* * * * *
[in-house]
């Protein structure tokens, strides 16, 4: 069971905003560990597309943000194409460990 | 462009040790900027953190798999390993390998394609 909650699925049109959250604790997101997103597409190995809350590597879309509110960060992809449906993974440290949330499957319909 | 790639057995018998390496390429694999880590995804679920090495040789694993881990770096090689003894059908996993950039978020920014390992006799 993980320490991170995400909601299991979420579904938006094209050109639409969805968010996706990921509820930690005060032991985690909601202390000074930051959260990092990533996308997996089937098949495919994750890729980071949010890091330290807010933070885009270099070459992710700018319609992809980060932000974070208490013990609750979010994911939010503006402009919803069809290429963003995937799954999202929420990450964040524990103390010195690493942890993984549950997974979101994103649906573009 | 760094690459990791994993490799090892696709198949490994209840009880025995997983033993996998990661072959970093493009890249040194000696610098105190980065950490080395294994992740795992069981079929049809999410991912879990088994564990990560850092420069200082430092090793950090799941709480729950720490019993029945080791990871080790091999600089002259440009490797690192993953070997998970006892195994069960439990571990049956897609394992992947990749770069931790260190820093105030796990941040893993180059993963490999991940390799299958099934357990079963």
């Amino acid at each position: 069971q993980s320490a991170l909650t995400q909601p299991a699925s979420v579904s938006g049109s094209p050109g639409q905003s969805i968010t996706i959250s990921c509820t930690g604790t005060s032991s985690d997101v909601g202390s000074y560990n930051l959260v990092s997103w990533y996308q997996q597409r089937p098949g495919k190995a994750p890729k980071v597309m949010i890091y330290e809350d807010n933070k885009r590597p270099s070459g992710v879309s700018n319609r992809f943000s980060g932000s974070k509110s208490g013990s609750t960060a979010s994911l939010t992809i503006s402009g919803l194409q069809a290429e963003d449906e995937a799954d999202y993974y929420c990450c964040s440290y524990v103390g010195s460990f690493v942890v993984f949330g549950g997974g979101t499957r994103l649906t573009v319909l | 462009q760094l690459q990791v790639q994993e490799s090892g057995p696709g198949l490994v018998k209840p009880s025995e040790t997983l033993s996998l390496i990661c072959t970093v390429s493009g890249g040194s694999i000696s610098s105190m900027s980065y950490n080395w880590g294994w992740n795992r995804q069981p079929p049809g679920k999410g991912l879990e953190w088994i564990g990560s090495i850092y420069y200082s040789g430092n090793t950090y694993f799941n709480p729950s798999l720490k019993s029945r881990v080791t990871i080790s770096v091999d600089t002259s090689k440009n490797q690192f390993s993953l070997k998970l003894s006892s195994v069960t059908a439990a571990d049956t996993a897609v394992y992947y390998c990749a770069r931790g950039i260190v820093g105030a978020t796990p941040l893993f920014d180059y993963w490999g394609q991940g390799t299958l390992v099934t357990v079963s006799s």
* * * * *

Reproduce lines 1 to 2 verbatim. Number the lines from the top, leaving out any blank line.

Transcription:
[in-house]
């Protein structure tokens, strides 16, 4: 069971905003560990597309943000194409460990 | 462009040790900027953190798999390993390998394609 909650699925049109959250604790997101997103597409190995809350590597879309509110960060992809449906993974440290949330499957319909 | 790639057995018998390496390429694999880590995804679920090495040789694993881990770096090689003894059908996993950039978020920014390992006799 993980320490991170995400909601299991979420579904938006094209050109639409969805968010996706990921509820930690005060032991985690909601202390000074930051959260990092990533996308997996089937098949495919994750890729980071949010890091330290807010933070885009270099070459992710700018319609992809980060932000974070208490013990609750979010994911939010503006402009919803069809290429963003995937799954999202929420990450964040524990103390010195690493942890993984549950997974979101994103649906573009 | 760094690459990791994993490799090892696709198949490994209840009880025995997983033993996998990661072959970093493009890249040194000696610098105190980065950490080395294994992740795992069981079929049809999410991912879990088994564990990560850092420069200082430092090793950090799941709480729950720490019993029945080791990871080790091999600089002259440009490797690192993953070997998970006892195994069960439990571990049956897609394992992947990749770069931790260190820093105030796990941040893993180059993963490999991940390799299958099934357990079963």